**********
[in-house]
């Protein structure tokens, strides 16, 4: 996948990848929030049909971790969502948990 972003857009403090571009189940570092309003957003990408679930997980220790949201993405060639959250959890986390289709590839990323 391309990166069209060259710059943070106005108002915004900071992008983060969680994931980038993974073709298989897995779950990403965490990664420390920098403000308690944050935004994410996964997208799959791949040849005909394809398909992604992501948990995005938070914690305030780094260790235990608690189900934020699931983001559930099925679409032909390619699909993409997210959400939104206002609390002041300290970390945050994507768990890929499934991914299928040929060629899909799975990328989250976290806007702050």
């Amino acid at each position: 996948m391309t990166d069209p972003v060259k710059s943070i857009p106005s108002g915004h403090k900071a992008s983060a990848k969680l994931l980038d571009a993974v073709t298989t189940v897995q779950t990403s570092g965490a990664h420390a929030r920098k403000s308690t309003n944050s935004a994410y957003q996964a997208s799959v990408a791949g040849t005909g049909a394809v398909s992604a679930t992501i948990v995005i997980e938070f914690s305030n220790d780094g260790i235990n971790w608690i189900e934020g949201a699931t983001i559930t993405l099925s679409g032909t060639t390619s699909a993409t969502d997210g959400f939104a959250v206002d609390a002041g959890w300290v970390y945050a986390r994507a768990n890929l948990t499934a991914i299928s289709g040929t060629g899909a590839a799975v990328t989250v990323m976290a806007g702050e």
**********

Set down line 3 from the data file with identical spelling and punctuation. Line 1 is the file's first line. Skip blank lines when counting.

């Amino acid at each position: 996948m391309t990166d069209p972003v060259k710059s943070i857009p106005s108002g915004h403090k900071a992008s983060a990848k969680l994931l980038d571009a993974v073709t298989t189940v897995q779950t990403s570092g965490a990664h420390a929030r920098k403000s308690t309003n944050s935004a994410y957003q996964a997208s799959v990408a791949g040849t005909g049909a394809v398909s992604a679930t992501i948990v995005i997980e938070f914690s305030n220790d780094g260790i235990n971790w608690i189900e934020g949201a699931t983001i559930t993405l099925s679409g032909t060639t390619s699909a993409t969502d997210g959400f939104a959250v206002d609390a002041g959890w300290v970390y945050a986390r994507a768990n890929l948990t499934a991914i299928s289709g040929t060629g899909a590839a799975v990328t989250v990323m976290a806007g702050e």